The following is a summary of their findings by topic:
Changes to OHS’s long-term, statewide health plan to include an analysis of services and facilities and their impact on equity and underserved populations: It was recommended that the OHS Statewide Healthcare Facility Utilization Study and Statewide Healthcare Facilities Services Plan be expanded to identify disparities in health status and healthcare outcomes resulting from the distribution and availability of healthcare resources.
The group further recommended that the scope of the plan include as much data as possible to create an “atlas” to proactively identify where additional health care facilities may be needed to address community health needs, particularly in underserved communities.
Also recommended was the development of a statewide database of community health-focused grant opportunities to facilitate departments taking a broad range of approaches to address community needs, including relating to the social determinants of health.
Setting standards to measure quality due to a consolidation: The group supported expanding the CON process to allow OHS to consider service quality, based on generally accepted, nationally recognized clinical best practices and guidelines. It was recommended that quality measures should be measured against a healthcare entity’s baseline quality and that all providers should be subject to the same rules.
Enacting higher penalties for noncompliance and increasing the staff needed for enforcement: The group recommended that more clarity be established on what triggers a fine, when the fine begins and under what condition it ends.
Also, the group suggested that any assessed fine should continue to accrue after the fined entity has filed a CON application through the final decision by OHS, and that a healthcare entity terminating its services without OHS approval bear the responsibility and costs for returning those services if OHS determines they should have been continued.
According to the report, one member raised concerns about an approach that penalizes healthcare entities, rather than one that focuses on community health collaboration.
Task Force members also suggested closing a current loophole in which a healthcare entity can repeatedly “suspend” a service for 180 days — with brief periods of service in between — in order to delay or avoid a termination, which require a CON process.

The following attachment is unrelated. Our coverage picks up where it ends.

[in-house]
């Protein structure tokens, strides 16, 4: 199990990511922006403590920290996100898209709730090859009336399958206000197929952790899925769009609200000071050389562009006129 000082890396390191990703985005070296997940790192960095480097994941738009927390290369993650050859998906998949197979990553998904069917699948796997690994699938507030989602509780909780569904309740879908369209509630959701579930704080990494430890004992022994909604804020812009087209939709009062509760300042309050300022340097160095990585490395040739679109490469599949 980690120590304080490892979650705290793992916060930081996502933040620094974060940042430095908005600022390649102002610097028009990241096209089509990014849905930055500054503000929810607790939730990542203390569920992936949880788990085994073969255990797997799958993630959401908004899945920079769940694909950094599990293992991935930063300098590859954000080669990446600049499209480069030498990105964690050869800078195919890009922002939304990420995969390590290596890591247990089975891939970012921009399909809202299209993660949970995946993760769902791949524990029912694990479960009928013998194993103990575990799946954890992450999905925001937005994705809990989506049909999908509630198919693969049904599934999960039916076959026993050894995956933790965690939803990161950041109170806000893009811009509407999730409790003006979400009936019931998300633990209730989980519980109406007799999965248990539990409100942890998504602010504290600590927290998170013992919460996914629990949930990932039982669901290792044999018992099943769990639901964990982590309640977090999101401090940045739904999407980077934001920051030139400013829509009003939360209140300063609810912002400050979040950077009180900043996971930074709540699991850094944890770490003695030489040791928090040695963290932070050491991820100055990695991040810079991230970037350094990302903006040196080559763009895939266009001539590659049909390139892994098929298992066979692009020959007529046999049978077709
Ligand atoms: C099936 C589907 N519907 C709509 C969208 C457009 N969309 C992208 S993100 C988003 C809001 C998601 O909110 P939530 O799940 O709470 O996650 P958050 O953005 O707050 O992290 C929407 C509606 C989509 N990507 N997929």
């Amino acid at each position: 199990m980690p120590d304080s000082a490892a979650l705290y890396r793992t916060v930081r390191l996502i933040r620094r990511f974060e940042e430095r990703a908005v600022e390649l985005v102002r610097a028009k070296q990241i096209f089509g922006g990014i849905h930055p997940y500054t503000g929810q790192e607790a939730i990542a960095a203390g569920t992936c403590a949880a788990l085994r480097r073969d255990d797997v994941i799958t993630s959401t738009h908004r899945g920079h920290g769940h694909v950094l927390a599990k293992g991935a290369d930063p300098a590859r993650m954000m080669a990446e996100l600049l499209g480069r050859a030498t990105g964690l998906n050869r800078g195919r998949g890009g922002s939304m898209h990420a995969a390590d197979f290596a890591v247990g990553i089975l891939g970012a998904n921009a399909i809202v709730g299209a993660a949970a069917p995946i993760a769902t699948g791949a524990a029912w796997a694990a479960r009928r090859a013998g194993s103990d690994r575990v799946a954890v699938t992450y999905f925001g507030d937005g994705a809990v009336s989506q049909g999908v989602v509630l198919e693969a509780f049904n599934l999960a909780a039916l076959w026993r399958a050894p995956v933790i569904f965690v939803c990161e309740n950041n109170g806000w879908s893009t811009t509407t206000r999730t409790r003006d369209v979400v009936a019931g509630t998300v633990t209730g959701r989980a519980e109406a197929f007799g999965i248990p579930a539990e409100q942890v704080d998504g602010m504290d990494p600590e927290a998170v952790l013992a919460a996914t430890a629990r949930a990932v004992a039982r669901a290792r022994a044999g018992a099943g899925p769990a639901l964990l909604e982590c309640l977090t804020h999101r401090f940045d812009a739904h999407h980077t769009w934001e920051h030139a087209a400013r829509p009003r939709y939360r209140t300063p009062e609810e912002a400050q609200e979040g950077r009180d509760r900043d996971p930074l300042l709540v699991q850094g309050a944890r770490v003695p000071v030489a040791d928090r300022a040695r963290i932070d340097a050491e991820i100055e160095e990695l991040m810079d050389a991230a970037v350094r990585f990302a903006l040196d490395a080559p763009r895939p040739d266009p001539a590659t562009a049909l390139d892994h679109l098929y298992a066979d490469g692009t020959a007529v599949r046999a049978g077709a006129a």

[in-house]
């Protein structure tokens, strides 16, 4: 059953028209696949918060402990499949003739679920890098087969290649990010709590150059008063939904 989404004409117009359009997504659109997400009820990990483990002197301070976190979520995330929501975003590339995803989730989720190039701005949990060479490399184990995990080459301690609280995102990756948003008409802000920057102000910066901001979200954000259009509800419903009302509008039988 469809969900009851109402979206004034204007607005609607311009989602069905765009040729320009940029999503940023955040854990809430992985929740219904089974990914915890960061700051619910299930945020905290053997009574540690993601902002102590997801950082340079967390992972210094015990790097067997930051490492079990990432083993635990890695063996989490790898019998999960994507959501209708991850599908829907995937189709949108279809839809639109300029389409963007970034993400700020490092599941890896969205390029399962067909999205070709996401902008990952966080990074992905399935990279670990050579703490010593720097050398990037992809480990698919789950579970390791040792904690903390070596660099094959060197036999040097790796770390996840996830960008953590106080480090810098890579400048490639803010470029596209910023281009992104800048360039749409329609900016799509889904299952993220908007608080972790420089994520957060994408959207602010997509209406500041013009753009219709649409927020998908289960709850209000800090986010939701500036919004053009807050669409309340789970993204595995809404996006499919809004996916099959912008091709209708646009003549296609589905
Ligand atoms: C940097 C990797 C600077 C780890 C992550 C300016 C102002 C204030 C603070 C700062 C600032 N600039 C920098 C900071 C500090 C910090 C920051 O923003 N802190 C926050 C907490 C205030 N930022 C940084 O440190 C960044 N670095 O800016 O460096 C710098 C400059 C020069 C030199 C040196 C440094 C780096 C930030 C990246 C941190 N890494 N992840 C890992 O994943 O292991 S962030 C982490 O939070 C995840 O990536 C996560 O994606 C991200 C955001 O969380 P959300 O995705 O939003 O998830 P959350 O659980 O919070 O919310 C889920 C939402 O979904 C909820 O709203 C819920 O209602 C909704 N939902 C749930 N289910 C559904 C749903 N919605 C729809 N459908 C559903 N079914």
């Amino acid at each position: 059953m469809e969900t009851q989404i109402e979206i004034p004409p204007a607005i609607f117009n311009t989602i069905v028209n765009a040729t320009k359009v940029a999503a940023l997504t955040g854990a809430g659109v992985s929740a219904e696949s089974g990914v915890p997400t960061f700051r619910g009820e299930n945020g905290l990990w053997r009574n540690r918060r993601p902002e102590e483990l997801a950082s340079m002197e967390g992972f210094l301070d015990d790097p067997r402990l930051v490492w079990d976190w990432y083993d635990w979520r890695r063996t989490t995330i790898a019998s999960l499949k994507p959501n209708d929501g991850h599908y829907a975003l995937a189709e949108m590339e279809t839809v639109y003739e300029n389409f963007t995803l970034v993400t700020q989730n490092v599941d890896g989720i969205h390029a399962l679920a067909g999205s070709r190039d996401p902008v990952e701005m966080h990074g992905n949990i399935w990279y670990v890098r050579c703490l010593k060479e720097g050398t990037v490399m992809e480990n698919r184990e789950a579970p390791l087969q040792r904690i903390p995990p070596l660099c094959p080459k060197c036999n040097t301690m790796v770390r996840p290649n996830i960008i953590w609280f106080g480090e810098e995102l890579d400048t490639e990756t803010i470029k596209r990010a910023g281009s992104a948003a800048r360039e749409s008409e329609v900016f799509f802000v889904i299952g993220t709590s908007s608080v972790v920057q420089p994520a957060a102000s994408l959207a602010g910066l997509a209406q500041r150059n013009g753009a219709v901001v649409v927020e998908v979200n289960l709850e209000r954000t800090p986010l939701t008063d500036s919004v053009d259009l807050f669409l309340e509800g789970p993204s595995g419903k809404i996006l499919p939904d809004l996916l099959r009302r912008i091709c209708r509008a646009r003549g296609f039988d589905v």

One member raised concern that this might encourage healthcare entities to file a CON to terminate services rather than collaborate with OHS to ensure community needs are met.
It was recommended that the legislature explore the Massachusetts policy model related to closing “essential services,” and that OHS receive additional resources to carry out its enforcement and compliance activities.
The Attorney General’s authority to stop activities as the result of a CON application or complaint: The removal of the word “willfully” from the legal standard needed to be shown in order to impose a civil penalty in Connecticut State Statute 19a-653 was recommended.
The report noted that these changes were proposed by the Attorney General when debating House Bill 5449 in 2022. One member raised a concern that this will create additional confusion for healthcare providers.
The group recommended that the legislature enable OHS to issue, and the Attorney General to enforce, cease and desist orders to stop a CON violation.
The ability of workforce and community representatives to intervene or appeal decisions: The strengthening of OHS oversight authority regarding community health needs assessment was recommended, as was the expansion of OHS’s authority to include healthcare provider organizations, excluding those that primarily serve Medicaid and underserved patient populations, beyond just hospitals.
Guaranteed local community representation on hospital boards: A consensus was not reached regarding the value of local representation on local hospital boards or on the larger system boards.